From my experience growing up abroad and as a missionary, there are a few traits of missionary workers who have the biggest impact on others. My definition of a missionary: “Someone who lives and ministers in a culture very different from their own.”
Missionary Character Traits - Strong Faith
The first requirement to become a missionary is that you have a vibrant walk with the living Lord Jesus Christ. You are convinced of the truth and beauty of the Gospel and have a passion to go and make disciples in obedience to His call (Matthew 28:19-20).
Missionary Character Traits - Humility
When preparing to become a missionary, humility is an essential character trait. A humble person learns from past contributions and new ideas alike. They are not trying to fix the locals but embrace the idea that the local people have so much they can teach them. Locals have as much or more to teach us as we may have to share with them. I implore anyone considering missions to pray for humility earnestly and consistently. Embrace humility when it comes and foster an attitude of gratitude. Remember, “God opposes the proud, but gives grace to the humble,” (James 4:6).
Missionary Character Traits - the Attitude of a Learner
Along with humility, a missionary must have a learner’s attitude. When you first arrive in your new location, resist the urge to criticize how things are being done for at least one year. Ask questions with the desire to learn, not to find fault. After one year, continue to tread lightly when speaking with people who have been there much longer. When I first arrived on the field, I remember wondering why certain things were done the way they were. It just didn’t seem to make sense. Over time and with a lot of learning, it became clear why some things were done that way. I needed a complete understanding before I could suggest changes. When I first became a missionary, having an attitude of a learner was essential.
Missionary Character Traits - A sense of Humor
While an effective missionary will be able to laugh at themselves, they must also be able to laugh with their local friends. Your sense of humor will be very different from those of a different culture. I remember sitting around a campfire at night in southern Sudan with some Sudan brothers. Although I spoke some Arabic, many of their stories which resulted in their outrageous laughter totally escaped my understanding of humor. I was able to laugh, but I was laughing at their laughter, not so much what they were laughing at. That’s OK – the Bible says to rejoice with those who rejoice, I think a corollary to that is to laugh with those who laugh!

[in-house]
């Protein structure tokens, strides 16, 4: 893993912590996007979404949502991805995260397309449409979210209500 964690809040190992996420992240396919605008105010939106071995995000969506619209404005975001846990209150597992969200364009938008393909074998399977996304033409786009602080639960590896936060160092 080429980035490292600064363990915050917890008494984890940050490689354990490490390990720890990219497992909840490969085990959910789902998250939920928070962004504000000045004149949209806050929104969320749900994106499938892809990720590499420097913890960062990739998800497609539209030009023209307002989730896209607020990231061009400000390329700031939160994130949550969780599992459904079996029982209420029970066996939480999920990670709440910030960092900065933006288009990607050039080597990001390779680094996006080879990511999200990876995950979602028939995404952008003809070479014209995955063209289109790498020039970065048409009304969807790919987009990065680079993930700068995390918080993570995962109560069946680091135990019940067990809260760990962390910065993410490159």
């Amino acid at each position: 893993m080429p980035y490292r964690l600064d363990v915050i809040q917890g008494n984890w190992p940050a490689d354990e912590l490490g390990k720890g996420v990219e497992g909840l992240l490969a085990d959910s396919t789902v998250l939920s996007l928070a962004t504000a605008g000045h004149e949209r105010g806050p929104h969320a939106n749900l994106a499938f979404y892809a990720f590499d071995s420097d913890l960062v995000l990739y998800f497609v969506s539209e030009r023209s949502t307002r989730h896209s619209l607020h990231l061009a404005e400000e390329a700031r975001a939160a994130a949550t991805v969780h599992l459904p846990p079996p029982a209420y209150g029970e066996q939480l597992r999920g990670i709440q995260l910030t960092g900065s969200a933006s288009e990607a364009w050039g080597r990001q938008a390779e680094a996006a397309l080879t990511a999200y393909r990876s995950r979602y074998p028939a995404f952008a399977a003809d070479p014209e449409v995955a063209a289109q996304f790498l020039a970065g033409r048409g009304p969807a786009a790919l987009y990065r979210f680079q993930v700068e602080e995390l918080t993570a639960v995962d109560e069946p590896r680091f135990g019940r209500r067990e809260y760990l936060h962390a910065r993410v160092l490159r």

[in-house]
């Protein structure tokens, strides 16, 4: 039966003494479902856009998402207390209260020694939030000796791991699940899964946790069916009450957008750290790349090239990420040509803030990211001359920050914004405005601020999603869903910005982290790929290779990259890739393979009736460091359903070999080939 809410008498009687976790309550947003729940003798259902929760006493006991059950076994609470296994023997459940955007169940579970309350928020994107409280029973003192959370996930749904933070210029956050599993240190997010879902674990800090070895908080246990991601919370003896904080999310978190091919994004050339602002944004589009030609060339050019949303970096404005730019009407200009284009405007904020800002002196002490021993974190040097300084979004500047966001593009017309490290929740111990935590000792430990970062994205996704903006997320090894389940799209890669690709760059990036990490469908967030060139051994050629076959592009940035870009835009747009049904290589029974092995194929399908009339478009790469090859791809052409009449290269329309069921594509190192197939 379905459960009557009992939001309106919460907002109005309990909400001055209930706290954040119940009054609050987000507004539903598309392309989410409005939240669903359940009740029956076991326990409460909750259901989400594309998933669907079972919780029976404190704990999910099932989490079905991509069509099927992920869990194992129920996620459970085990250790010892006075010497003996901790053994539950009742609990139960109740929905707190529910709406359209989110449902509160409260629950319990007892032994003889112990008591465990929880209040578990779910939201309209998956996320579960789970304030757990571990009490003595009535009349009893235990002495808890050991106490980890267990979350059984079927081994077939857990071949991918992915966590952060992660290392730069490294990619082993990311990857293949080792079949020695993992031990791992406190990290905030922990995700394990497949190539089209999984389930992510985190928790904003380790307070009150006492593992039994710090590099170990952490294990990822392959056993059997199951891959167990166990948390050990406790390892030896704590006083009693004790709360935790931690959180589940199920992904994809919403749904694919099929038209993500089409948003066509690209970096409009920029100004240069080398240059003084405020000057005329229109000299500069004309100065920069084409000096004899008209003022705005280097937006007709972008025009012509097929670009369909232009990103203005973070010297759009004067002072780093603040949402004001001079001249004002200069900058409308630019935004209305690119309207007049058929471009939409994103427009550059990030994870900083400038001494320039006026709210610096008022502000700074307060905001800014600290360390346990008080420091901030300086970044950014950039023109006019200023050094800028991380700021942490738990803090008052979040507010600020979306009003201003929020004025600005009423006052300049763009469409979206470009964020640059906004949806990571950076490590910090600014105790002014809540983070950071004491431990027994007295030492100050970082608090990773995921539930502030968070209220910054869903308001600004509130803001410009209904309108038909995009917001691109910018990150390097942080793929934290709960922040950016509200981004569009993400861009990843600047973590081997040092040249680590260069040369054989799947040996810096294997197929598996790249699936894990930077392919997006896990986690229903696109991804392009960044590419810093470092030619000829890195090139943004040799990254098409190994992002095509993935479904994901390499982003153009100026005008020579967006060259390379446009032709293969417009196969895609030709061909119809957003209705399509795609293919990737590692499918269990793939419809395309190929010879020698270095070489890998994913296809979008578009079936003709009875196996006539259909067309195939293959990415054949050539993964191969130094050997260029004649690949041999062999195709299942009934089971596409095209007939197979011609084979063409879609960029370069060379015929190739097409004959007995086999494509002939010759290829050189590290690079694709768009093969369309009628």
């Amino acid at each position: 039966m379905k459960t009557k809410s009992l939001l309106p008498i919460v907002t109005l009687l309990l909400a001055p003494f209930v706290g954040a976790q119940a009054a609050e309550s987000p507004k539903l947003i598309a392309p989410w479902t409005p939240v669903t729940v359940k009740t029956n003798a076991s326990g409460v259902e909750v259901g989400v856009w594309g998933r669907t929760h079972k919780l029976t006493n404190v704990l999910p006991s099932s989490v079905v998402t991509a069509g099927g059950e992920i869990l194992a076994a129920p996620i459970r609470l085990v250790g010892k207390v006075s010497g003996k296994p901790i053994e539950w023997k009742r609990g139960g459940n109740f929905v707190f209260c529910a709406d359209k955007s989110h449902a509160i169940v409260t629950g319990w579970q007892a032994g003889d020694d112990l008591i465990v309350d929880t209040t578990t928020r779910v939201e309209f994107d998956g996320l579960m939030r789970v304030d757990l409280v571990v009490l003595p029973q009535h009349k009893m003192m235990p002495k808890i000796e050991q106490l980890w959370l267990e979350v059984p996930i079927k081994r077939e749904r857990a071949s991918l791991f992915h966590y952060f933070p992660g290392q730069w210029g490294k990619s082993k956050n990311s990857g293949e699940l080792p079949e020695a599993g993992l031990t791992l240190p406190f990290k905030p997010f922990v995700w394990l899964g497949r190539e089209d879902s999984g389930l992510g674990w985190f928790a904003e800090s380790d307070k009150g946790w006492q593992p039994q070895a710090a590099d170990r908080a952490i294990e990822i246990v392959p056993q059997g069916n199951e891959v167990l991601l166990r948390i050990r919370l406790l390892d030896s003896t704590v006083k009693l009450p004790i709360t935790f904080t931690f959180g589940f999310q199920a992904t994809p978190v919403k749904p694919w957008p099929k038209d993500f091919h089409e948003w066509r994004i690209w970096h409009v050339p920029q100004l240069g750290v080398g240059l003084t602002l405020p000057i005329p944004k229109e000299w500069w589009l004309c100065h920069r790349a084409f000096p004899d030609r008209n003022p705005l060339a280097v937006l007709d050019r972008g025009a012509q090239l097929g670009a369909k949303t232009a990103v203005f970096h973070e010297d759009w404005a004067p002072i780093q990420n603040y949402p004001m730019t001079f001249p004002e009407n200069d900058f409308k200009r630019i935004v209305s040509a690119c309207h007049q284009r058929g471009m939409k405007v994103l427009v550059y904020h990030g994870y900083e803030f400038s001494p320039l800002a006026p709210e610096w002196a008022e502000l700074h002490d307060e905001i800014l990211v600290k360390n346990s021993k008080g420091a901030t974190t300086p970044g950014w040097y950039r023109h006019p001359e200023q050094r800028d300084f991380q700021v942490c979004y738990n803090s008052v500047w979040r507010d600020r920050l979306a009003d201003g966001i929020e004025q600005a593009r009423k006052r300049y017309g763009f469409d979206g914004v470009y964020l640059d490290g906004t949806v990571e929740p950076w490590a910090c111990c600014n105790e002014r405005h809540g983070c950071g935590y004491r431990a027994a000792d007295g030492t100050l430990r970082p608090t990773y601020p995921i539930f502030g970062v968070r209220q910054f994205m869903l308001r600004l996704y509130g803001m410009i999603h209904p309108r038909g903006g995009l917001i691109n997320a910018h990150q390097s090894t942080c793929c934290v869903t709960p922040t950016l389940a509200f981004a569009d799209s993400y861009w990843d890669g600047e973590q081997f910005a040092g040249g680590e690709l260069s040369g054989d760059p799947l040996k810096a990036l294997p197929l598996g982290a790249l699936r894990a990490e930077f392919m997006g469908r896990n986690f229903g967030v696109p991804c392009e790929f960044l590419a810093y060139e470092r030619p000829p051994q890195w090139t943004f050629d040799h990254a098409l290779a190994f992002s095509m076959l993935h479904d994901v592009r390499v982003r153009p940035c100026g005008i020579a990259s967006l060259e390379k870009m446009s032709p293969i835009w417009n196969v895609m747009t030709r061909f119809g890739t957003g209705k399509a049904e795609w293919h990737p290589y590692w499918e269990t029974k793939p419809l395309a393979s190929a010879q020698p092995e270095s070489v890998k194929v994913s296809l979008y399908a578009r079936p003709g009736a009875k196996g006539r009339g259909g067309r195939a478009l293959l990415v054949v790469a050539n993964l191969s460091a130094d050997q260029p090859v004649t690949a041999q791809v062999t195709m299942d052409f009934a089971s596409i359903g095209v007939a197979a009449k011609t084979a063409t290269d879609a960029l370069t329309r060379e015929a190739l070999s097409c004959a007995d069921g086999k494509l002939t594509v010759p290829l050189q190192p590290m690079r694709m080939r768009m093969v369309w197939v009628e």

Missionary Character Traits - Patience and Adaptability
Difficult situations will arise as you work in cross-cultural ministry – no electricity, no running water, getting gas for your car may involve sitting in line for hours, preparing meals will take half a day, and running errands will be an exercise in futility, perhaps accomplishing less than half of what you had hoped. The most obvious example of that is driving, where laws and practices are very different from how we drive in the West. You must learn to laugh when a person passes you on the right and then makes a left turn in front of you. A challenge I encountered was when the electric company didn’t know who had paid their bills and who hadn’t. So, they would send a worker around to cut everyone’s electric lines, forcing them to go to the office and stand in line for hours to prove you had paid your bill. If you caught the worker shutting off the meter and showed them your receipts, they would relent. It was never fun when you didn’t catch him in time and had to take your receipt down to the office to stand in line and then pay to have your lines re-connected! Living and working in cross-cultural ministry overseas is full of surprises!
A few more that come to mind are: Flexibility - fun-loving - grateful - generous - wise - teamwork focused - courage - compassion - perseverance and a deep respect for ALL people!
Living and working in cross-cultural ministry is always going to be a huge challenge, but when the Gospel is involved and eternity is at stake, it is absolutely worth all the challenges. And it becomes a very fun and fulfilling experience! As someone once said, “If God has called you to become a missionary, don’t stoop to be a king.”
An Important Skill - Inductive Bible Study
An additional piece of advice, not a character trait, but an important skill when you become a missionary, is the ability to do an inductive Bible study. This is important for two reasons:
1) Many local pastors have little or no formal training, so the sermons are shallow and not always helpful for your spiritual growth. You must know how to feed yourself from God’s Word with the help of the Holy Spirit.
2) You must know how to train local believers to learn on their own and lead their own Bible study groups.
I believe knowing one’s calling, humility, being a learner, having a sense of humor, patience, adaptability and adding the skill of inductively studying God’s Word are the most critical traits for becoming a missionary. But there are many others.
Born and raised in Africa – about half the time in Sudan and half in Liberia. My wife and I then served for 13 years in Nigeria. I now help train and mentor new long-term missionary workers through their first term (2-4 years).